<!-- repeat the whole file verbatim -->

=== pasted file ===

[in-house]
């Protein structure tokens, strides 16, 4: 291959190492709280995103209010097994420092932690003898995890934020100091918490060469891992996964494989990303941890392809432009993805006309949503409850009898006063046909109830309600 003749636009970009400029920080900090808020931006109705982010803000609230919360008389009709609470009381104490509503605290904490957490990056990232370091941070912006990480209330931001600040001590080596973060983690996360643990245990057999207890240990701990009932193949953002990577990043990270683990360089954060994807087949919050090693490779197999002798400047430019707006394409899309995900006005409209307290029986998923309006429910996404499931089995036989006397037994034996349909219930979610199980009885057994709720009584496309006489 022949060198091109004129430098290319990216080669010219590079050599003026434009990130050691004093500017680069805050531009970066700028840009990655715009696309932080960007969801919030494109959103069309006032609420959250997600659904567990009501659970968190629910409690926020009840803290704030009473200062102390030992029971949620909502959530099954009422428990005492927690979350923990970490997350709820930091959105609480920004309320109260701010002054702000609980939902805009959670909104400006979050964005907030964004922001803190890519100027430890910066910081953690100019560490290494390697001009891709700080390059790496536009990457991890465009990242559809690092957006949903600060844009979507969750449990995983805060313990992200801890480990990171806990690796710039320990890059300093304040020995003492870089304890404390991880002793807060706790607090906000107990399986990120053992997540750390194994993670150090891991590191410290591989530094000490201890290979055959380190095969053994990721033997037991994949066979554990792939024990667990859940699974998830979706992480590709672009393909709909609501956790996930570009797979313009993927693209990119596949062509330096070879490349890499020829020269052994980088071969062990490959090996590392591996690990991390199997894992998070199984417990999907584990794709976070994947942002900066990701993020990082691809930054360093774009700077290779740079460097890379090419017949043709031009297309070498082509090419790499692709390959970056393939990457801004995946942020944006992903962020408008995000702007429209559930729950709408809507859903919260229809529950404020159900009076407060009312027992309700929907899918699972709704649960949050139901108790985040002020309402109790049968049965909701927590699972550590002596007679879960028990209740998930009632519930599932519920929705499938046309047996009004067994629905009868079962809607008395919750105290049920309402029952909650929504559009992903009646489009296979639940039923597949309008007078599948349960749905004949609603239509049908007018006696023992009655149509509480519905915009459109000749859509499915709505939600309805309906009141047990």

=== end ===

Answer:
[in-house]
């Protein structure tokens, strides 16, 4: 291959190492709280995103209010097994420092932690003898995890934020100091918490060469891992996964494989990303941890392809432009993805006309949503409850009898006063046909109830309600 003749636009970009400029920080900090808020931006109705982010803000609230919360008389009709609470009381104490509503605290904490957490990056990232370091941070912006990480209330931001600040001590080596973060983690996360643990245990057999207890240990701990009932193949953002990577990043990270683990360089954060994807087949919050090693490779197999002798400047430019707006394409899309995900006005409209307290029986998923309006429910996404499931089995036989006397037994034996349909219930979610199980009885057994709720009584496309006489 022949060198091109004129430098290319990216080669010219590079050599003026434009990130050691004093500017680069805050531009970066700028840009990655715009696309932080960007969801919030494109959103069309006032609420959250997600659904567990009501659970968190629910409690926020009840803290704030009473200062102390030992029971949620909502959530099954009422428990005492927690979350923990970490997350709820930091959105609480920004309320109260701010002054702000609980939902805009959670909104400006979050964005907030964004922001803190890519100027430890910066910081953690100019560490290494390697001009891709700080390059790496536009990457991890465009990242559809690092957006949903600060844009979507969750449990995983805060313990992200801890480990990171806990690796710039320990890059300093304040020995003492870089304890404390991880002793807060706790607090906000107990399986990120053992997540750390194994993670150090891991590191410290591989530094000490201890290979055959380190095969053994990721033997037991994949066979554990792939024990667990859940699974998830979706992480590709672009393909709909609501956790996930570009797979313009993927693209990119596949062509330096070879490349890499020829020269052994980088071969062990490959090996590392591996690990991390199997894992998070199984417990999907584990794709976070994947942002900066990701993020990082691809930054360093774009700077290779740079460097890379090419017949043709031009297309070498082509090419790499692709390959970056393939990457801004995946942020944006992903962020408008995000702007429209559930729950709408809507859903919260229809529950404020159900009076407060009312027992309700929907899918699972709704649960949050139901108790985040002020309402109790049968049965909701927590699972550590002596007679879960028990209740998930009632519930599932519920929705499938046309047996009004067994629905009868079962809607008395919750105290049920309402029952909650929504559009992903009646489009296979639940039923597949309008007078599948349960749905004949609603239509049908007018006696023992009655149509509480519905915009459109000749859509499915709505939600309805309906009141047990």